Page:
Monetary Policy Report – May 2001
At the time of the November 2000 Monetary Policy Report, although signs of the anticipated slowing of the U.S. economy were becoming apparent, the momentum of the global economy was considered strong.
The U.S. slowdown has, in fact, turned out to be more pronounced than expected, and, largely as a consequence, growth in global demand has been weaker than projected. A weaker global economy, together with declines in energy prices from earlier peaks, has reduced the risk of inflationary pressures worldwide.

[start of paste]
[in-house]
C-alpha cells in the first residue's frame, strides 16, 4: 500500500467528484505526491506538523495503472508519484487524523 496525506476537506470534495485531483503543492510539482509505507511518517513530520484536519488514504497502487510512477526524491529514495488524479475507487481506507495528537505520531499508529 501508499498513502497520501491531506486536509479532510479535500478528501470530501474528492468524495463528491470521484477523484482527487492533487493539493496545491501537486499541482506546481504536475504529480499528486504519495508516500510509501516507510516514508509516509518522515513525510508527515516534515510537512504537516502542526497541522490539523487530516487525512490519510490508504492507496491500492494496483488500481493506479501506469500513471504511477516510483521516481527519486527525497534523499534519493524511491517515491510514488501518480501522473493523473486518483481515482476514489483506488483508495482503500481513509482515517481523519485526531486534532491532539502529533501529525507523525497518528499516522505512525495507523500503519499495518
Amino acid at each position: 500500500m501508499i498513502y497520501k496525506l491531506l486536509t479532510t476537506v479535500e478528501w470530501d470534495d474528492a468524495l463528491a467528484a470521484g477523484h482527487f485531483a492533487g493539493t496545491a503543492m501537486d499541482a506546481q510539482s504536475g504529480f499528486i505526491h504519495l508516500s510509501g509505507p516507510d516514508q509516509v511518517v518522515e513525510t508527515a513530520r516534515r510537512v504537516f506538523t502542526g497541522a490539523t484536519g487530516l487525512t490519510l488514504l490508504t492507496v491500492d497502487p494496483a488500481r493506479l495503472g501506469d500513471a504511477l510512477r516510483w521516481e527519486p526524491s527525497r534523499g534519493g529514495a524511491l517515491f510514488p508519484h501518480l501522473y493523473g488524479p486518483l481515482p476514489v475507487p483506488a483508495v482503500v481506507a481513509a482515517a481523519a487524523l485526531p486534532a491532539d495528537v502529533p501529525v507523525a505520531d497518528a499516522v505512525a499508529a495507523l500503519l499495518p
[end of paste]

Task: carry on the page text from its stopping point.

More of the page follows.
The abrupt easing in the pace of U.S. economic expansion, particularly in the markets for motor vehicles and for information and telecommunications equipment, contributed importantly to a slowing in economic growth in Canada towards the end of last year and into 2001. The pace of expansion in both the U.S. and Canadian economies during the first half of this year is now projected to be much weaker than expected last November, as inventory imbalances in those sectors experiencing weaker demand are corrected. As a result, the Canadian economy will probably be operating somewhat below capacity by mid-2001, suggesting some downward pressure on core CPI inflation over the remainder of the year.